I could have stolen the sandwiches but I needed the shoes more. The beach was busy but nobody noticed me. They rarely do during the day.
The boys come for me after the pubs have closed. Restless, bored, vicious.
But tonight I won’t be kicked or punched. Tonight I run.
Eszter Molnar is a former teacher who lives by the windswept British seaside. She has been published in one of the UK’s biggest subscription magazines for children. By day, she cleans up after preschoolers, by night she writes flash fiction, picture books and Middle Grade fiction.
First the whispers
Then the shadows
His skin bites
He stands braced
Screams flash back
She wakes him
He leaves the sweat-soaked sheets
She makes oatmeal
He almost smiles
A goodbye kiss
She revisits her spell book
Patrick Yu says: It didn’t work out in the end.
I kiss my daughter; she twists away. “No,” she says.
“Don’t you hate that?” Margie sighs. “We do enough. We deserve kisses.”
I remember uncomfortable playground embraces. Unwanted subway pawing. Nights reluctantly spent.
“No,” I say. The word is whiskey. Dark, strong, medicinal. I smile and watch the girls play.
Ashley Scott lives with her family in the Pacific Northwest. She loves writing that packs a lot into a little. You can find her short stories and flash fiction in online literary publications, including On the Premises.
Art’s avuncular fingers plunged deep into my girlish flesh,
planted seeds of rage that grew into Sequoias that stretched upward
to scratch his deeds into the very sky
beckoning Mom’s eyes,
demanding that she countenance his crimes.
Then, having at last seen, she might beg me for absolution.
C. Christine Fair is an associate professor within the School of Foreign Service at Georgetown University. She has published poetry in the Dime Show Review and The Bark and has pieces forthcoming in Clementine Unbound and Badlands Literary Journal. She also published a short story in New Reader Magazine. Her scholarly website is christinefair.net; her blog is shortbustoparadise.wordpress.com. She tweets at cchristinefair where, for some reason, she has some 42,600 followers.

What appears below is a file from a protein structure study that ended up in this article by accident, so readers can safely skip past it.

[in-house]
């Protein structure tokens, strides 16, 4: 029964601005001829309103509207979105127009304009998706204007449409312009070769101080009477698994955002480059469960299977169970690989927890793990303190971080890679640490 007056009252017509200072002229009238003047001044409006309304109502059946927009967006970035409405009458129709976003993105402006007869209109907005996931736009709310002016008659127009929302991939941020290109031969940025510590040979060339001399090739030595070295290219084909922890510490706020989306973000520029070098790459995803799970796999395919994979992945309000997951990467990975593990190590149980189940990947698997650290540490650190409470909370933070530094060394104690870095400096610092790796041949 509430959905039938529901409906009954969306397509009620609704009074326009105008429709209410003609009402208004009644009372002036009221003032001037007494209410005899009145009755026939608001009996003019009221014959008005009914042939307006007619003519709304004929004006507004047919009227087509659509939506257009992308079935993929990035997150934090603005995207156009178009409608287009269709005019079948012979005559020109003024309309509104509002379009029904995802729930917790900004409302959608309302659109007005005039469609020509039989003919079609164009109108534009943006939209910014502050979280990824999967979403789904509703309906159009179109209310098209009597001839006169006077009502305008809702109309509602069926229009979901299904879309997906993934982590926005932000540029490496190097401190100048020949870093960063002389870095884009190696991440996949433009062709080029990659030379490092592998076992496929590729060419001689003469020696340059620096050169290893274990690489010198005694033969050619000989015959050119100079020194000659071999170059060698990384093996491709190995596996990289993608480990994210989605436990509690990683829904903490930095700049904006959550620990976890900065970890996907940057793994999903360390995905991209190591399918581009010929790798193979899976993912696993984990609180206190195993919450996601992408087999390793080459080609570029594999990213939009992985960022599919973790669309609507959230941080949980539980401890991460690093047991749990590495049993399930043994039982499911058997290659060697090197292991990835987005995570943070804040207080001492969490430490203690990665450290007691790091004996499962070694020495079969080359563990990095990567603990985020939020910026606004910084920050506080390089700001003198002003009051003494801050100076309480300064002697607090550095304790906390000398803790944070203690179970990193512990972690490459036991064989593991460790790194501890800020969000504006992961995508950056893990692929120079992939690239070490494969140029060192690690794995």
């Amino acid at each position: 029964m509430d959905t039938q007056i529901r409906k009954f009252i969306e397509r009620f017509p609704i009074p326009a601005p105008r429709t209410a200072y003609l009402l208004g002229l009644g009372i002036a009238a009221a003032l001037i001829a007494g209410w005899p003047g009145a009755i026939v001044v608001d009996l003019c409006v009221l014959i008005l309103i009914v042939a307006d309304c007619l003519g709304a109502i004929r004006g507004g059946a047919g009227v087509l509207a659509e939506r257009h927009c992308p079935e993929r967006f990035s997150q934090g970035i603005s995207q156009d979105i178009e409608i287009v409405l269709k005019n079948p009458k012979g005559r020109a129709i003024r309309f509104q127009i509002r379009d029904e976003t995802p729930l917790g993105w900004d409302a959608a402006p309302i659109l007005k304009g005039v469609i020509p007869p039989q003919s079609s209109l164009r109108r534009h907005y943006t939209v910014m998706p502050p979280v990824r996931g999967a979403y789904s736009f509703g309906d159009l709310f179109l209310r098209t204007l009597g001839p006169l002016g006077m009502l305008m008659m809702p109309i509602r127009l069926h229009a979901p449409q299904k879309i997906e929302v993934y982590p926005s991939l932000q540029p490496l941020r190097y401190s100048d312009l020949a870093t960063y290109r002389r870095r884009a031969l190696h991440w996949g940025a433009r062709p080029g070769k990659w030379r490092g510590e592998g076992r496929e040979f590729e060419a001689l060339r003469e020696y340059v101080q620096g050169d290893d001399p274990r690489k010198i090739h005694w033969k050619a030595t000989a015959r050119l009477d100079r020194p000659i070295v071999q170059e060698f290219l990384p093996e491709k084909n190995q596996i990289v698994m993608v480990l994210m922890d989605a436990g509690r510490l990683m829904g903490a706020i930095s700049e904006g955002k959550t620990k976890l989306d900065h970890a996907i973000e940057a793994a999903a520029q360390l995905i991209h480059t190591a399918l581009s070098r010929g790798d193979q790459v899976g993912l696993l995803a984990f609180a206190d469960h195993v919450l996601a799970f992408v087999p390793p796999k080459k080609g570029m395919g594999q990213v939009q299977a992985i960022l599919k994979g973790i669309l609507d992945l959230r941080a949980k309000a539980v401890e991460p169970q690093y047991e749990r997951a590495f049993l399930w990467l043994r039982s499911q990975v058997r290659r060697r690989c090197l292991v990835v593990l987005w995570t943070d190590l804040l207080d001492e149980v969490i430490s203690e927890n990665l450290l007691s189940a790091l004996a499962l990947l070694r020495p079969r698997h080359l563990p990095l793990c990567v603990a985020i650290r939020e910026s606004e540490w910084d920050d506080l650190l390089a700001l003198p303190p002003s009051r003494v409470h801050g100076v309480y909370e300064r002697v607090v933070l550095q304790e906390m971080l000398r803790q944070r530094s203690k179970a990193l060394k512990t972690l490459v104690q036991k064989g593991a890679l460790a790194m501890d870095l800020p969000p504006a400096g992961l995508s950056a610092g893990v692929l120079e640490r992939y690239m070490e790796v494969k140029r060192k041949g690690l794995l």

I arrive at school hot, sweaty. I want to run like Usain Bolt. He runs as fast as a car. My teacher says it’s not possible to keep up that speed for long, but she’s wrong. She has to be.
When I can, I’ll be gone. From he-who-hits and she-who-ignores.
Laura Besley writes short fiction in the precious moments that her children are asleep. Her fiction has appeared online, in print and in various anthologies. She tweets at @laurabesley.
Walk to school,
Home from school,
Help with homework,
Make the dinner,
Run their baths,
Mop the floor,
Wake up Mother,
Bring her bottle,
Avoid eye contact,
Make no sound.
Jo Withers is author of the middle-grade science-fiction adventure 5 Simple Steps to Saving Planet Earth. Her recent shorter fiction can be found in Spelk, Molotov Cocktail, Ellipsis Zine and Flashback Fiction.
He wraps the pillow around is head, diving deep beneath the covers.
The yelling always keeps him awake. Mother checks he is asleep.
His door closes softly, then a loud pop comes from downstairs.
Mother checks on him again. The yelling has finally stopped.
He drifts off to sleep.
Kristyn Mass lives in Iowa with her husband and three cats. She is a professional voice actor and aspiring writer.
My old dog knew how to forget unkind words and raised voices.
He always forgave being left behind, didn’t hold a grudge.
Instead he’d greet me with a wag and a silly dog smile.
After you left us behind, a tender look from his chocolate eyes helped me forget, too.
Candace Kubinec posts her stories at storydribbles.wordpress.com and her poetry at rhymeswithbug.com.
Exposed to light, the misunderstood memories skitter away like startled insects. Slowly, I clear more rocks from the landscape of my childhood.
When I find the courage to pull weeds, I might replace them with roses: Their beauty comes with thorns. Or perhaps cacti, which can survive neglect, even abuse.
Kim Favors worked as a newspaper journalist. She grows her literary garden on California’s Central Coast.
“Whipped!” we used to shout, mocking him, all those times he couldn’t join on bar nights.
When he could, she’d always call him home early.
Those phone calls cracked us up. We made women’s voices, and passionately screamed his name while he shushed us.
“Hanged,” police told us one day.
David Derey wrote this story.